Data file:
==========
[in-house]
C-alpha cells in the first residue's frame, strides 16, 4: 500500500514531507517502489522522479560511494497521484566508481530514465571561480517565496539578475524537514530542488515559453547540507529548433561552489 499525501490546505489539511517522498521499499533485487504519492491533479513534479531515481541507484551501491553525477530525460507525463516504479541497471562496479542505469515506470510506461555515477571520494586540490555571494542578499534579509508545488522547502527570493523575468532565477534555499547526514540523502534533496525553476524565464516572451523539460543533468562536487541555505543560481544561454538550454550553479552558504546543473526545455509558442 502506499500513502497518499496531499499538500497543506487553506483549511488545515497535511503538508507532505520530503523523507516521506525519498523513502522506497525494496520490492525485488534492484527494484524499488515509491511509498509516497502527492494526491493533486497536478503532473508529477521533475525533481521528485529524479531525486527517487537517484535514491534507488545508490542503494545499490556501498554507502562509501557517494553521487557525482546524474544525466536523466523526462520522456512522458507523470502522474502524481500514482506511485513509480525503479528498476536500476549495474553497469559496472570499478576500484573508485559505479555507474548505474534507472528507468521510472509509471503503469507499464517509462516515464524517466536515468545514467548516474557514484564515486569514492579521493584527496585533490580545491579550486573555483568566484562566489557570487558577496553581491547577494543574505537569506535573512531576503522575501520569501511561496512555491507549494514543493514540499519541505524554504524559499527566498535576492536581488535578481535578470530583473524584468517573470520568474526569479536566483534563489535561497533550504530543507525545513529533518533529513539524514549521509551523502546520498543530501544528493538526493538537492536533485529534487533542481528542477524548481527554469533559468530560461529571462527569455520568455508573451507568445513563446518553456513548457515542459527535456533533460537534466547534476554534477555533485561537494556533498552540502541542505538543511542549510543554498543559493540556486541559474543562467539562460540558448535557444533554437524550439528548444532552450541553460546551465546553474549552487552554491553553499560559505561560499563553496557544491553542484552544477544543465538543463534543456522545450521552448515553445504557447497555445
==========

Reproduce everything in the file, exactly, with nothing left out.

[in-house]
C-alpha cells in the first residue's frame, strides 16, 4: 500500500514531507517502489522522479560511494497521484566508481530514465571561480517565496539578475524537514530542488515559453547540507529548433561552489 499525501490546505489539511517522498521499499533485487504519492491533479513534479531515481541507484551501491553525477530525460507525463516504479541497471562496479542505469515506470510506461555515477571520494586540490555571494542578499534579509508545488522547502527570493523575468532565477534555499547526514540523502534533496525553476524565464516572451523539460543533468562536487541555505543560481544561454538550454550553479552558504546543473526545455509558442 502506499500513502497518499496531499499538500497543506487553506483549511488545515497535511503538508507532505520530503523523507516521506525519498523513502522506497525494496520490492525485488534492484527494484524499488515509491511509498509516497502527492494526491493533486497536478503532473508529477521533475525533481521528485529524479531525486527517487537517484535514491534507488545508490542503494545499490556501498554507502562509501557517494553521487557525482546524474544525466536523466523526462520522456512522458507523470502522474502524481500514482506511485513509480525503479528498476536500476549495474553497469559496472570499478576500484573508485559505479555507474548505474534507472528507468521510472509509471503503469507499464517509462516515464524517466536515468545514467548516474557514484564515486569514492579521493584527496585533490580545491579550486573555483568566484562566489557570487558577496553581491547577494543574505537569506535573512531576503522575501520569501511561496512555491507549494514543493514540499519541505524554504524559499527566498535576492536581488535578481535578470530583473524584468517573470520568474526569479536566483534563489535561497533550504530543507525545513529533518533529513539524514549521509551523502546520498543530501544528493538526493538537492536533485529534487533542481528542477524548481527554469533559468530560461529571462527569455520568455508573451507568445513563446518553456513548457515542459527535456533533460537534466547534476554534477555533485561537494556533498552540502541542505538543511542549510543554498543559493540556486541559474543562467539562460540558448535557444533554437524550439528548444532552450541553460546551465546553474549552487552554491553553499560559505561560499563553496557544491553542484552544477544543465538543463534543456522545450521552448515553445504557447497555445